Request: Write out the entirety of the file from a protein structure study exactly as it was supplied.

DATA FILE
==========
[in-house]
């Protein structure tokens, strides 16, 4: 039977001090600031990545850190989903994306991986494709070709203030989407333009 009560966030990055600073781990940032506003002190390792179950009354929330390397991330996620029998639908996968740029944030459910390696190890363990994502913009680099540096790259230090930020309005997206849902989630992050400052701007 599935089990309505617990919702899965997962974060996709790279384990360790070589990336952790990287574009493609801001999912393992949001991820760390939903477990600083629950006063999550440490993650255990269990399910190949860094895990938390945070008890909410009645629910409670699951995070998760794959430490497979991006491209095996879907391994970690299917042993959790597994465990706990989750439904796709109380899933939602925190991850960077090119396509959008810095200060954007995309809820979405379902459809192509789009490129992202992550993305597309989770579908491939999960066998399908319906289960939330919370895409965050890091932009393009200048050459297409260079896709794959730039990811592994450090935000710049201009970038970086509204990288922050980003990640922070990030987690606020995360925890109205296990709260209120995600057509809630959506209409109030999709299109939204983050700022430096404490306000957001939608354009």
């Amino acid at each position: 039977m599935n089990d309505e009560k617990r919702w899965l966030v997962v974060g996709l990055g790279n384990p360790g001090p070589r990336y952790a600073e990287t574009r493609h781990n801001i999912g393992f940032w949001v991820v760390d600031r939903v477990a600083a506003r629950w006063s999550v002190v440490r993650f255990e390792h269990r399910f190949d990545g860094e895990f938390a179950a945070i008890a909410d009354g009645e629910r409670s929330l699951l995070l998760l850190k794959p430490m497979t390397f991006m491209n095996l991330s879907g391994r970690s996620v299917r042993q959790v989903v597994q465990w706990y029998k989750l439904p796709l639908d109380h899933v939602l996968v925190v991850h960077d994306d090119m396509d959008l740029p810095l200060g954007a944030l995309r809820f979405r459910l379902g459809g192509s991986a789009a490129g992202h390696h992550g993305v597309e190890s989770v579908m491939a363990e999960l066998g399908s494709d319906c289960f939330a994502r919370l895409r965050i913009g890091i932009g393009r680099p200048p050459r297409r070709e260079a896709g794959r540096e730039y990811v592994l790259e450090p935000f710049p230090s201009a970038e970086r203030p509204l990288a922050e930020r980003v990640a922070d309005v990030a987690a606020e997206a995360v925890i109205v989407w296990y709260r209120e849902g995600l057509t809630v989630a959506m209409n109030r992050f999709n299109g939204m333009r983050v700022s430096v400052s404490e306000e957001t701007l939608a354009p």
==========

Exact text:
[in-house]
């Protein structure tokens, strides 16, 4: 039977001090600031990545850190989903994306991986494709070709203030989407333009 009560966030990055600073781990940032506003002190390792179950009354929330390397991330996620029998639908996968740029944030459910390696190890363990994502913009680099540096790259230090930020309005997206849902989630992050400052701007 599935089990309505617990919702899965997962974060996709790279384990360790070589990336952790990287574009493609801001999912393992949001991820760390939903477990600083629950006063999550440490993650255990269990399910190949860094895990938390945070008890909410009645629910409670699951995070998760794959430490497979991006491209095996879907391994970690299917042993959790597994465990706990989750439904796709109380899933939602925190991850960077090119396509959008810095200060954007995309809820979405379902459809192509789009490129992202992550993305597309989770579908491939999960066998399908319906289960939330919370895409965050890091932009393009200048050459297409260079896709794959730039990811592994450090935000710049201009970038970086509204990288922050980003990640922070990030987690606020995360925890109205296990709260209120995600057509809630959506209409109030999709299109939204983050700022430096404490306000957001939608354009």
């Amino acid at each position: 039977m599935n089990d309505e009560k617990r919702w899965l966030v997962v974060g996709l990055g790279n384990p360790g001090p070589r990336y952790a600073e990287t574009r493609h781990n801001i999912g393992f940032w949001v991820v760390d600031r939903v477990a600083a506003r629950w006063s999550v002190v440490r993650f255990e390792h269990r399910f190949d990545g860094e895990f938390a179950a945070i008890a909410d009354g009645e629910r409670s929330l699951l995070l998760l850190k794959p430490m497979t390397f991006m491209n095996l991330s879907g391994r970690s996620v299917r042993q959790v989903v597994q465990w706990y029998k989750l439904p796709l639908d109380h899933v939602l996968v925190v991850h960077d994306d090119m396509d959008l740029p810095l200060g954007a944030l995309r809820f979405r459910l379902g459809g192509s991986a789009a490129g992202h390696h992550g993305v597309e190890s989770v579908m491939a363990e999960l066998g399908s494709d319906c289960f939330a994502r919370l895409r965050i913009g890091i932009g393009r680099p200048p050459r297409r070709e260079a896709g794959r540096e730039y990811v592994l790259e450090p935000f710049p230090s201009a970038e970086r203030p509204l990288a922050e930020r980003v990640a922070d309005v990030a987690a606020e997206a995360v925890i109205v989407w296990y709260r209120e849902g995600l057509t809630v989630a959506m209409n109030r992050f999709n299109g939204m333009r983050v700022s430096v400052s404490e306000e957001t701007l939608a354009p």